Science Po is a grand ecole, so technically not a university but is very prestigious. As an Erasmus student it felt like a “normal” university, when you see how the program is for the regular students you notice a difference. There is no Bachelor/Master system, the equivalent to both is 5 years. Students have to apply and go to the entry test, I witnessed this last week, so strange to see all these kids and parents at uni. SciencePo does not offer a lot of spots, it´s highly competitive and to get in you have to have outstanding good grades (not that great, if so you would study in Paris). Also something strange: exams on Saturday mornings, I mean WHYYYY?? Students have a large choice of courses and usually do a one year exchange. They have “culture generalle” courses, where they literally learn general knowledge (extremely franco centric, never heard of some people that they constantly talk about, who´s that Gambetta guy again?). All other things seems rather straight forward and students do the same things as any other student does around the world.
Now to my impressions. I´ll have to disappoint you: I´m not impressed SciencePo!
I had rather high expectations. I knew that the French right insanely long exams, have a very strict structure for their essay and that they not the most academic (they don´t really get referencing for example). But overall I thought that I would be kinda challenged here. But no. At this point I actually have to praise Korea University, I learned a lot of things that I can apply in various courses. NEVER thought that I would think this way! In some way te French and Korean system is similar since critical thinking or just “thinking” is nowhere to be found. The professor does this monologue, students transcribe the lecture (WORD FOR WORD) and just reproduce knowledge in the exam. This is not how I imagine university to be and especially when your studying something as much contested (literally everything) you should be able to have some sort of opinion!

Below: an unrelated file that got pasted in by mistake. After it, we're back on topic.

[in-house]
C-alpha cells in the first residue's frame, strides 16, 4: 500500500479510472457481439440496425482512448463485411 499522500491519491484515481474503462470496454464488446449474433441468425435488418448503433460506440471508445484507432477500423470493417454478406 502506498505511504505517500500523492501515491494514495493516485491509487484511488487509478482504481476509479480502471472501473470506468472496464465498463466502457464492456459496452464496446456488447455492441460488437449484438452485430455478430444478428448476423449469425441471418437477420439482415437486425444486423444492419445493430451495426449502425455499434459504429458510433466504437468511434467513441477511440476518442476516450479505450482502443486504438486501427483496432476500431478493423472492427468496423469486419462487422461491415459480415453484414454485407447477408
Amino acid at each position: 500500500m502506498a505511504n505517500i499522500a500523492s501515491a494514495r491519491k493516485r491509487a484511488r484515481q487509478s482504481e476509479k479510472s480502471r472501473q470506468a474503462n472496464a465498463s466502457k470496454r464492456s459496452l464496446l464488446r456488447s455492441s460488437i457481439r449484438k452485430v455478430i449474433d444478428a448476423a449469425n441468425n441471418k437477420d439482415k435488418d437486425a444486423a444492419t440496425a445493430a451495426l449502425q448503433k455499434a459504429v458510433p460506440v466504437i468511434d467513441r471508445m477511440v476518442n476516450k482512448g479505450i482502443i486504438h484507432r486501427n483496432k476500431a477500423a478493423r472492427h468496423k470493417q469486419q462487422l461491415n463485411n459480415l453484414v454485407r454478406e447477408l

I talked to some people, and asked about their opinion concerning the education. The Erasmus students are disappointed and we all agree that our home university is way better. Other regular students praise that SciencePO are very well equipped for their masters and jobs, this is probably true just makes be even more concerned about the french university system (CAN IT GET EVEN WORSE??).
So overall,academically I haven´t received the quality that I had expected.
Now to some positive stuff, you wouldn´t believe it but there are some!